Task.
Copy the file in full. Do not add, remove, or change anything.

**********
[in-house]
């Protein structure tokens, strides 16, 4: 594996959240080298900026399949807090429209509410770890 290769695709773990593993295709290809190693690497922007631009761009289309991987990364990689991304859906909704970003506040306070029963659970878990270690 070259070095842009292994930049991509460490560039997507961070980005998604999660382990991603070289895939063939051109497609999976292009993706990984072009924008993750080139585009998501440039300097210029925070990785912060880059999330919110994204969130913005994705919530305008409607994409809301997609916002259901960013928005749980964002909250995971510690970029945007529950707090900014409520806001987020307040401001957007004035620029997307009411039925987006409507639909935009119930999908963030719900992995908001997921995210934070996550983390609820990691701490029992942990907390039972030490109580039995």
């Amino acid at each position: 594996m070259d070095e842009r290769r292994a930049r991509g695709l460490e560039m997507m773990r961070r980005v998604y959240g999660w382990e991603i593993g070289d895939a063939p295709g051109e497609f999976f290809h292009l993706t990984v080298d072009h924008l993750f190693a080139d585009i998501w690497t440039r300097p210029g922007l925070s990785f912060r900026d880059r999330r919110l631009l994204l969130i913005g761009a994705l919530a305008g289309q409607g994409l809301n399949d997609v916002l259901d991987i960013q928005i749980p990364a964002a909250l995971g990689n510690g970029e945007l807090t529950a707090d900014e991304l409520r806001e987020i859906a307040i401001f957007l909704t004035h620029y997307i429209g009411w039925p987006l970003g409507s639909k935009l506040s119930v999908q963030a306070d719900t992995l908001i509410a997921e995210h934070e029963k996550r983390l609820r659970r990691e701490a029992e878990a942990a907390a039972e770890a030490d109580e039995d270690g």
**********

[in-house]
């Protein structure tokens, strides 16, 4: 594996959240080298900026399949807090429209509410770890 290769695709773990593993295709290809190693690497922007631009761009289309991987990364990689991304859906909704970003506040306070029963659970878990270690 070259070095842009292994930049991509460490560039997507961070980005998604999660382990991603070289895939063939051109497609999976292009993706990984072009924008993750080139585009998501440039300097210029925070990785912060880059999330919110994204969130913005994705919530305008409607994409809301997609916002259901960013928005749980964002909250995971510690970029945007529950707090900014409520806001987020307040401001957007004035620029997307009411039925987006409507639909935009119930999908963030719900992995908001997921995210934070996550983390609820990691701490029992942990907390039972030490109580039995």
């Amino acid at each position: 594996m070259d070095e842009r290769r292994a930049r991509g695709l460490e560039m997507m773990r961070r980005v998604y959240g999660w382990e991603i593993g070289d895939a063939p295709g051109e497609f999976f290809h292009l993706t990984v080298d072009h924008l993750f190693a080139d585009i998501w690497t440039r300097p210029g922007l925070s990785f912060r900026d880059r999330r919110l631009l994204l969130i913005g761009a994705l919530a305008g289309q409607g994409l809301n399949d997609v916002l259901d991987i960013q928005i749980p990364a964002a909250l995971g990689n510690g970029e945007l807090t529950a707090d900014e991304l409520r806001e987020i859906a307040i401001f957007l909704t004035h620029y997307i429209g009411w039925p987006l970003g409507s639909k935009l506040s119930v999908q963030a306070d719900t992995l908001i509410a997921e995210h934070e029963k996550r983390l609820r659970r990691e701490a029992e878990a942990a907390a039972e770890a030490d109580e039995d270690g």